In Love and War

Truths were bitter. Truth. Sophie was dead. Truth. I was not going to be happy for a long time.
Truth. I was going to be sent far far away.

After losing her best friend, Charlotte moves away to forget her, to forget that the drama and the tension. Of course, she could never expect that the things waiting for her at the place she ran away to, would be far more painful.

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7. Faint

Chapter Seven

 

            Charlotte walked through the halls. It was Monday, after school, and the school was torturously empty. She had been sitting in the playground for forty-five minutes, waiting for Lucas’s basketball practice to be over. She hadn’t official met the guy yet. Mr. Unwin had told her to be in the library by four, and that was where she was headed.

            The library was like everything else that belonged to the school, large and impressive, covering two floors and having an antiquated look with several modern additions like beanbags awkwardly out of place. It was mostly empty, except for a few geeks like her that were already preparing for their SATs.

            She took a seat near the entrance and waited with her book in hand. She checked her watch. It was five minutes to four, and he wasn’t there. She wondered if he was actually serious about tutoring, or if he was agreeing just to humour Mr. Unwin. She took out her English homework, and started working on it, checking her watch every five minutes.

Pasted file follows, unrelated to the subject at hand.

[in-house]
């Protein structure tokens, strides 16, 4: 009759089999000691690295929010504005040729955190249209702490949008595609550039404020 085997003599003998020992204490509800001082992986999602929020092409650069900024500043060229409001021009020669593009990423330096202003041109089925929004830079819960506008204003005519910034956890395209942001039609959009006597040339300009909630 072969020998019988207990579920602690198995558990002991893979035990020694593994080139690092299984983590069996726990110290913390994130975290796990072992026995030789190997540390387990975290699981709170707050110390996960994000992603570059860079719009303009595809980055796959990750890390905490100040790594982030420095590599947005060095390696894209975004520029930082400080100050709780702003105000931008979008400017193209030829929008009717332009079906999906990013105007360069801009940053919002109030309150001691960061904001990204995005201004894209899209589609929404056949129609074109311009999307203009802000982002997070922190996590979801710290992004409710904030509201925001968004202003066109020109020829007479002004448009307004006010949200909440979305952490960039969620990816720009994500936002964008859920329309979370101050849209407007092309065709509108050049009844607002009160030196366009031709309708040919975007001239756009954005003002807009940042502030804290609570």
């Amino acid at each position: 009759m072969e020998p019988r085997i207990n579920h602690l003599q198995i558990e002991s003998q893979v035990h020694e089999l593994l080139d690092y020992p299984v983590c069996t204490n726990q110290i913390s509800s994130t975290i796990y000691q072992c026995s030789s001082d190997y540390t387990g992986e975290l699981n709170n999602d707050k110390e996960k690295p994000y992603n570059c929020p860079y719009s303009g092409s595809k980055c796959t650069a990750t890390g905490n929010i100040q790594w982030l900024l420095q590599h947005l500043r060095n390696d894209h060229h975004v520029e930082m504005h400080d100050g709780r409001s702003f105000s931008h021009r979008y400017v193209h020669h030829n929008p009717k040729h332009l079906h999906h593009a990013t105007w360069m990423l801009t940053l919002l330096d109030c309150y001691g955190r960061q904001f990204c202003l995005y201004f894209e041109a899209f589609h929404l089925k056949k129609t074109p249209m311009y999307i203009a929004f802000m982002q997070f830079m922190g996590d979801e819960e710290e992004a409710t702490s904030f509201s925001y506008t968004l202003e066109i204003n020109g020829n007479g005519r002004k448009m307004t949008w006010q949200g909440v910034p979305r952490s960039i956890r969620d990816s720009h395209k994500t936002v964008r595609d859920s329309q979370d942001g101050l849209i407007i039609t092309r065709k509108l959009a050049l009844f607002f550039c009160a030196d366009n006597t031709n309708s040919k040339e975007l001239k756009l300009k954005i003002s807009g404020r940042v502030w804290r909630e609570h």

It was four-thirty, and he still hadn’t shown. Her homework done. Charlie was annoyed. She packed her bag and got up. She had planned on leaving half way through anyway, and that’s what she would do.

            “Sorry!” someone yelled, causing the librarian to drop the book she was reading and give them a glare to freeze hell over.

            She looked up at the intruder. Lucas Shepherd. He stood there with what she assumed was the sheepish expression that got him forgiveness for a lot of things. Without another thought, she slung her bag over her shoulder and walked out of the library.

            Luke was busy shooting the librarian a smile, and the old lady was busy blushing, so he didn’t notice her leaving. When he did, he turned around and ran after her. Mr. Unwin had set him up with tutor after tutor, and if none of them worked out, it wasn’t completely his fault.